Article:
Prison, hospital or community: community re-entry and mentally ill offenders

Published date10 December 2002
Date10 December 2002
AuthorStephanie Hartwell
Stephanie Hartwell
There remains a gap in the research on the characteristics, service needs,
and experiences of persons with mental illness post incarceration. This
analysis uses data collected by the Massachusetts Forensic Transition
Team program to describe the characteristics of the offenders with mental
illness and to examine the relationship of particular characteristics
towards community reintegration and adaptation post release from
correctional custody. Length of incarceration (misdemeanor or felony
sentence structure) and service needs at release are expected to be
associated with the ability to adapt, stigma, and, in turn, short-term
dispositions in the community or more structured settings.
I first met Andrew in a medium security prison in the fall of 2001. He had
spent the majority of his adult life in prison. During the first of three
incarcerations, he served five years and was released to live in the
community, which he did for almost a year, until he was re-arrested and
sentenced for 2 more years. This time, when he was released, he was in the
community for only 2 weeks before being arrested and re-incarcerated.
Andrew grew up in South Boston. His family has a history of mental illness
and alcoholism. Andrew is bipolar, suffering bouts of manic depression,
Community-Based Interventions for Criminal Offenders with Severe Mental Illness,
Volume 12, pages 199-220.
Copyright © 2003 by Elsevier Science Ltd.
All rights of reproduction in any form reserved.
ISBN: 0-7623-0972-5
and has a substance abuse problem. His drug of choice is cocaine, which
he uses intravenously. He is HIV positive. He is in his early 30s. Andrew's
current sentence is 5 years for 26 counts of malicious destruction of
property and motor vehicle theft. While he is attempting to get his sentence
revised based on his health status, he acknowledges he has difficulty living
in the community. Of prison life he says, "I excel in here.t" He works a half
an hour a day sweeping his unit, "and then I have the rest of the day to
myself" Andrew is presentable and articulate. He participates in release
planning. When he is in the community he seeks out appropriate services.
Nonetheless, he has difficulty staying out of prison.
Whether serving sentences for misdemeanors or felony offenses, the majority
of offenders are eventually released from correctional custody (Travis, 2000;
Piehl, 2002). One consequence of release is being forced to adapt to a change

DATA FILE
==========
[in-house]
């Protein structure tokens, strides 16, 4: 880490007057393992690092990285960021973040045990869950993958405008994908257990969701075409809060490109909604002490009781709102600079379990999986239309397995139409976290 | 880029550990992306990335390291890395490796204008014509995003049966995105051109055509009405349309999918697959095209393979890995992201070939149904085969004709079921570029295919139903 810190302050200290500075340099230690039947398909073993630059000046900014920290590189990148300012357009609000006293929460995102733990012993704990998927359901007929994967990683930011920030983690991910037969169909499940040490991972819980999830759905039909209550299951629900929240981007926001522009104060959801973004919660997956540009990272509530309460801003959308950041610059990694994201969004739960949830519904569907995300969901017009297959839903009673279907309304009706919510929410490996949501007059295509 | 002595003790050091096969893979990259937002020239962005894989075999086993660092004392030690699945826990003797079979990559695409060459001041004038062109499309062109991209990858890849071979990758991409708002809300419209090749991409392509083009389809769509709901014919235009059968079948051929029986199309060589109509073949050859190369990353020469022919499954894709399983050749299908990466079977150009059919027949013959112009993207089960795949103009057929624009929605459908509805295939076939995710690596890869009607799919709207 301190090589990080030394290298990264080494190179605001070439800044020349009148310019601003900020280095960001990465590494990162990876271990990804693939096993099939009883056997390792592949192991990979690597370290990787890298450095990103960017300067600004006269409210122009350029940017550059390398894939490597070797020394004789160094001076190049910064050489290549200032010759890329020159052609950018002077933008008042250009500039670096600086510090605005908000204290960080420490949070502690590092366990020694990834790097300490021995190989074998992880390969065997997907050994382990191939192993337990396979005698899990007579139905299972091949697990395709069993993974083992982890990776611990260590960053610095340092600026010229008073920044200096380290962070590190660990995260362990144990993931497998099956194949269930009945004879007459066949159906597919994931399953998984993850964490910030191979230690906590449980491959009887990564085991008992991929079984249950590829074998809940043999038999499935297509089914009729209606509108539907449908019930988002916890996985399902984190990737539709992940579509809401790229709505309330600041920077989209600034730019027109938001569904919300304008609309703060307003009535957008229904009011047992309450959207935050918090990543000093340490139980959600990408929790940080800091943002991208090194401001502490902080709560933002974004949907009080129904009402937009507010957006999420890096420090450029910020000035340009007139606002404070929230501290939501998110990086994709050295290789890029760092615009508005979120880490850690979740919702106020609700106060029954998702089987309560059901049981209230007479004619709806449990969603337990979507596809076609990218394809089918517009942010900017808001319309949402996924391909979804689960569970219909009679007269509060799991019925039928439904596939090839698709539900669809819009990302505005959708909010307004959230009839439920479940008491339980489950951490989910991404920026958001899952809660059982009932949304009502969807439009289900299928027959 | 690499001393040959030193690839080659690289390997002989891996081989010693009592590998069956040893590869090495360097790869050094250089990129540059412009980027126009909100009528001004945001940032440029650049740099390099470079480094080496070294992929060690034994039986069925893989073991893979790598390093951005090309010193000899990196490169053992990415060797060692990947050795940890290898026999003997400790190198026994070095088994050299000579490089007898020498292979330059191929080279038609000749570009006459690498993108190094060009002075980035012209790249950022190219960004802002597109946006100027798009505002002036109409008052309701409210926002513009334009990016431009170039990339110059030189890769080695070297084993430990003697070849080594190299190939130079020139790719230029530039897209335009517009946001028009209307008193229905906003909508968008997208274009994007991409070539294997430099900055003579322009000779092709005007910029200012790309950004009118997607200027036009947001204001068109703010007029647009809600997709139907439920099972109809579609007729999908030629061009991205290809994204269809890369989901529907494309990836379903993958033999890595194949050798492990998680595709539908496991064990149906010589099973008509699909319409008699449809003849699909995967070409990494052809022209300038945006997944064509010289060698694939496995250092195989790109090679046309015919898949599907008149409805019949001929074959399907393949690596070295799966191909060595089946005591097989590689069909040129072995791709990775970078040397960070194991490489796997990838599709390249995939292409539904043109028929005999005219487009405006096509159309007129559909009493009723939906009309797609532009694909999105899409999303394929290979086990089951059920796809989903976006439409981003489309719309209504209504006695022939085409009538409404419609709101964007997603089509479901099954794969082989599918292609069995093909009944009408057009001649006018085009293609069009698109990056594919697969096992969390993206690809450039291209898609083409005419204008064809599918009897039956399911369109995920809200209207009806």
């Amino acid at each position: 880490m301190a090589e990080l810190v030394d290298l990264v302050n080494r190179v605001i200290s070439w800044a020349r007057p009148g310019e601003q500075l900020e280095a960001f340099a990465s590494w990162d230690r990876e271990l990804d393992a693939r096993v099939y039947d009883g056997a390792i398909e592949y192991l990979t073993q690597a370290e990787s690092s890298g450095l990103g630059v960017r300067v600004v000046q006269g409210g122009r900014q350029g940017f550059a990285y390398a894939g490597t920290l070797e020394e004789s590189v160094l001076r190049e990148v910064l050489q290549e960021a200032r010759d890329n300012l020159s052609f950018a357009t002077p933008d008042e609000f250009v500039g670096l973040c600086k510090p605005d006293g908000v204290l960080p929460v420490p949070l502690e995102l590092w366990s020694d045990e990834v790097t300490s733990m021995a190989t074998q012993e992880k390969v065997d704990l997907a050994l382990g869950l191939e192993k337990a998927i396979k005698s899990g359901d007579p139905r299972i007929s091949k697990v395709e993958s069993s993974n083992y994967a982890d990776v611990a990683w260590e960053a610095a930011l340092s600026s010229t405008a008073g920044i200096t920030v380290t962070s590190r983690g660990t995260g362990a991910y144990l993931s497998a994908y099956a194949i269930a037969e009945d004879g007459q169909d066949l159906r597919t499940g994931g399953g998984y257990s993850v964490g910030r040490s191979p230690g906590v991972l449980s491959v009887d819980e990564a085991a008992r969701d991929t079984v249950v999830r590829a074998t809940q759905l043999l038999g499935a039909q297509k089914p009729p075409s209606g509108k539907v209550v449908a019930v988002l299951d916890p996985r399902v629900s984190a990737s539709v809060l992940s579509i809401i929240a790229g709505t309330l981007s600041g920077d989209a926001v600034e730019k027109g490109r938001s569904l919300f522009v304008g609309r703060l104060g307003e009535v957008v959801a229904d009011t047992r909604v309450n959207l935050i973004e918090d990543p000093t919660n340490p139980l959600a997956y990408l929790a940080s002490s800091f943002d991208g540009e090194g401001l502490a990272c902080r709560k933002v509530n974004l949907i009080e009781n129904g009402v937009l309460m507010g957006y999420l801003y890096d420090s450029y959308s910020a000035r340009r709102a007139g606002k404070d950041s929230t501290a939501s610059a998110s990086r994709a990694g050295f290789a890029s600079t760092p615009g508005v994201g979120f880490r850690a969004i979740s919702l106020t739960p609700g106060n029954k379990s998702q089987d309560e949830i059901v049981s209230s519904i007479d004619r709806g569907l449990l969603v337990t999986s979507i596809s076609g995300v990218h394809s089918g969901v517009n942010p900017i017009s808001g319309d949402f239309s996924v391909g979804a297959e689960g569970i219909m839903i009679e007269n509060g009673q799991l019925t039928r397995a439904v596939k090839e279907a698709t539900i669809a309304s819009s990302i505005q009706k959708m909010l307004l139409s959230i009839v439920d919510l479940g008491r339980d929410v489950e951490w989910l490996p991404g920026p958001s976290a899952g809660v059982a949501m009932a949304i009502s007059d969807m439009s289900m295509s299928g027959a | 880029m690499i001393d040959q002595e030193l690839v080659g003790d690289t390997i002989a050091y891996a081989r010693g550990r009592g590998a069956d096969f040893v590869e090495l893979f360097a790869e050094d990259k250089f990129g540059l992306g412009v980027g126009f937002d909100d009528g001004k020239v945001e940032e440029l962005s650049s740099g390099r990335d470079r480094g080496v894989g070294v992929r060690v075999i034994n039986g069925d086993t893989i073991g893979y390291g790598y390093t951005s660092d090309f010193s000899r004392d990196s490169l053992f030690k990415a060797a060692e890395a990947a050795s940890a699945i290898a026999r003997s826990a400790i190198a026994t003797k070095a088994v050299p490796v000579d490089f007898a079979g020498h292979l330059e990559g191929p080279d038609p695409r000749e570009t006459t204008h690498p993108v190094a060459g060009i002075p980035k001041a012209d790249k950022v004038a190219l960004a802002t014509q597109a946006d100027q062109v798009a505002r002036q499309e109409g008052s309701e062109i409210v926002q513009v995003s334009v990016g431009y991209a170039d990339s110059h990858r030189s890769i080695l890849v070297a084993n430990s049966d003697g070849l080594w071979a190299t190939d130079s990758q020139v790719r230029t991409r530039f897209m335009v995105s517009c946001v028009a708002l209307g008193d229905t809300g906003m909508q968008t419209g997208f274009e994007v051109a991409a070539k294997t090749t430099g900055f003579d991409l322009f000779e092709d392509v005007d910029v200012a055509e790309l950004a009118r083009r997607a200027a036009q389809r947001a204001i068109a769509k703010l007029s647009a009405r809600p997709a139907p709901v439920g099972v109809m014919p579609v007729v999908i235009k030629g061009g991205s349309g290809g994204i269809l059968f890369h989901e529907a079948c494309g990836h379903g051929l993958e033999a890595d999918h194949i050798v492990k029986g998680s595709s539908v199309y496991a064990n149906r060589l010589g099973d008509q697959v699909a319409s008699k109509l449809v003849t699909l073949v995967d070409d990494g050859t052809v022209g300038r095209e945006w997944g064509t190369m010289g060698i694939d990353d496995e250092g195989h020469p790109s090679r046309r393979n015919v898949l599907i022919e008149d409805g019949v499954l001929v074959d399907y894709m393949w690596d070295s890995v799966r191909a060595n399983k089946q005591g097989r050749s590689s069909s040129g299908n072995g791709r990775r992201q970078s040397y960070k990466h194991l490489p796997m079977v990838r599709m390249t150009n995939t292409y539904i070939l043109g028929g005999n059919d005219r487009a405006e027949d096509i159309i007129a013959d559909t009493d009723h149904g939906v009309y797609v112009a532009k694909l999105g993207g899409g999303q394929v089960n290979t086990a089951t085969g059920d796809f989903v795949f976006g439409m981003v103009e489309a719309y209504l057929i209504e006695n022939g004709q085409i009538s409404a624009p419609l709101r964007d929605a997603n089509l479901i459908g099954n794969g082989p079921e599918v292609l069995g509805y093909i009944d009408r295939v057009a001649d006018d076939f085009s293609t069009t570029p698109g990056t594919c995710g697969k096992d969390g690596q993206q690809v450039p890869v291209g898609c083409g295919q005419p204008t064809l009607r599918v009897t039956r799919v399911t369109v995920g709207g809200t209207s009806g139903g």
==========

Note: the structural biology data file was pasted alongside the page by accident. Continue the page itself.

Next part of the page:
in environment. However, the stigma of incarceration can make community re-
entry and living difficult (Link et al., 1997). Living in the community with the
double stigma of mental illness and criminal history requires adapting to life in
a less structured environment and surmounting stigma. However, little is known
of the community re-entry experience of persons with mental illness involved
with the criminal justice system. For instance, what are the significant features
affecting short-term dispositions post-release from correctional custody? What
are the major differences among recently released offenders with mental illness
who are able to adapt to living in the community as opposed to those who
return to more structured environments? Specifically, how does someone like
Andrew, a recidivist, differ from other offenders with mental illness who are
able to adapt to living in the community or from those who are hospitalized
upon release from correctional custody?
This chapter analyses the short-term dispositions of 270 offenders with
mental illness released from longer-term correctional custody in Massachu-
setts. Three months post-release, 194 of the 270 remain in the community; 63
are hospitalized; and 13 are reincarcerated on a new charge. 1 While the vast
majority of recently released offenders with mental illness living in the
community are engaged in mental health services (165), 29 have disengaged
from services, but remain in the community. This group is particularly
interesting because they have avoided further contact with the criminal justice
system, hospitals, and mental health services, at least for the time being.
To date, research on mentally ill persons in the criminal justice system has
focused on prevalence studies, appropriateness of criminal justice involvement,

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